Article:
3. It is well known that climate change and other issues regarding atmospheric and land pollution are caused by high density population -  If elected  would you consider slowing or stopping the rate of urban expansion as one of the ways to reduce pollution.

de Jong - Ontarians would like to live where you wake up in the morning to the sound of birds rather then traffic, where there are wildflower butterfly gardens rather then parking lots, where the air is clean, and where kids and seniors can walk and cycle without fear.

The private automobile reduces the quality of life in cities and towns. Cars -regardless of what propels them -- are expensive, polluting, noisy, and dangerous. They monopolize up to 40% of urban land, yet serve the transportation needs of only 50% of society stranding everyone who is too old, too young or too poor or too disabled to drive.

With the reality of climate change, peak oil, toxic air, all urban areas in Ontario must be rebuilt into walkable communities linked by transit, cycle paths and walking paths. Communities of roughly about 20,000 can be designed so everyone can walk to basic amenities like jobs, shopping, schools, churches, theatres, parks cafes.

The necessary emergency, transit, trades and police vehicles should be plug-in hybrids, electric, or hydrogen vehicles.

The Green Party of Ontario will facilitate the reconstruction of the present car-dependent sprawl into low-energy walkable communities without government subsidies by implementing market-based mechanisms.

4. If we as a society adopts the idea of a green economy there will be a tremendous shift in our lifestyles and values. Do you think that Canadians are ready to adopt these changes and what role do you think governments will play to help make these adaptations?

de Jong -Yes. There are many easy things people can do to help the planet that won't require major changes to their daily lives, like using compact fluorescent bulbs, recycling, cycling or walking more, using a clothesline, buying local food, not using pesticides.... Then there are bigger eco-improvements which will require more modifications to their lives, like buying smarter appliances, insolating their homes, not flying unless necessary, eating lower on the food chain... Thirdly, there are big changes that people can take that take serious dedication like having fewer or no children, moving to a walkable neighbourhood and get rid of their cars, going off grid, becoming a vegetarian, switching to a greener job... For the sake of future generations, we should all try to live as lightly on the planet as possible.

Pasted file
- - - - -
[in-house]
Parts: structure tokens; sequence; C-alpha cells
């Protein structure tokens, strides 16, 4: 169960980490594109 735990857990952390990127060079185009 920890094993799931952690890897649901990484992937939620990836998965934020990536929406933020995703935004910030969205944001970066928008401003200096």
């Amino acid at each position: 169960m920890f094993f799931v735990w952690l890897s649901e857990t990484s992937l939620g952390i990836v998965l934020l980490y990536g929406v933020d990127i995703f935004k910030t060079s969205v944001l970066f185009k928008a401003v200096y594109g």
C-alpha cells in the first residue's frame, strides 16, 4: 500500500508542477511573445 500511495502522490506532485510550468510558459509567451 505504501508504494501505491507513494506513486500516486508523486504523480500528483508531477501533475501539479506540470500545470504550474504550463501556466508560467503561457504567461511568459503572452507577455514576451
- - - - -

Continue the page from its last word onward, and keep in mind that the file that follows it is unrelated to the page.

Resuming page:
5. Climate: Greenhouse Gas and Air Pollution

In your opinion are we as a society capable of making the necessary changes to stop the present trends in climate change in time or is it too late?

de Jong - Don't know, but we must try.

1. The GPO objective is to reduce Ontario's CO2 emissions 90% below 1990 levels by 2050. (We also need intermediate goals.)

2. Ontario will reduce CO2 emissions through tax shifting -- not with a new tax -- by implementing a revenue neutral shift off incomes and businesses and onto CO2. This will reduce pollution and encourage value-added, labour-intensive local production.

3. CO2 taxes will be applied at point of entry of oil, gas, coal into the province rather then on emissions in order to green the entire manufacturing process and not just target consumers, allowing the invisible green hand to reduce co2 emissions without government micromanagement.

4. Our plan will help northern communities and Ontario farmers by taking advantage of the sequestering capacity of forests and agricultural land.

6. Fossil fuels: The GPO will address climate change through tax shifting, not by additional taxes. Unless the federal government applies an adequate carbon trading system, the GPO would phase in a carbon tax at entry point of oil, gas and coal into the province, raising it over 10 years to $30 per tonne of assessed CO2 as part of a revenue-neutral tax shift off income and business taxes. Ontario emits 200 Mt of CO2, an average of 20 tonnes per capita. Fully implemented a $30 per tonne carbon tax would generate roughly $6 billion per year, allowing the reduction of Ontario income and business taxes by this same amount.

7. Forests: Preserved boreal forests store 170 tonnes of carbon per ha; up to 50% more then managed industrial forests. To conserve forests the GPO would move the responsibility for issuing cutting licenses from the MNR to northern Ontario communities and then, as part of the carbon tax shift, compensate communities for the carbon sequestration they provide by keeping forests intact.

8. Agriculture: Through tax shifting, the GPO will encourage farmers to move to organic techniques since organic agriculture sequesters significant tonnage of CO2 per year per Ha, storing more each year as soil builds thicker. In comparison industrial agriculture releases existing CO2 as it degrades topsoil. Ontario farms will be encouraged to produce fuels like bio-diesel and bio-gas (not ethanol).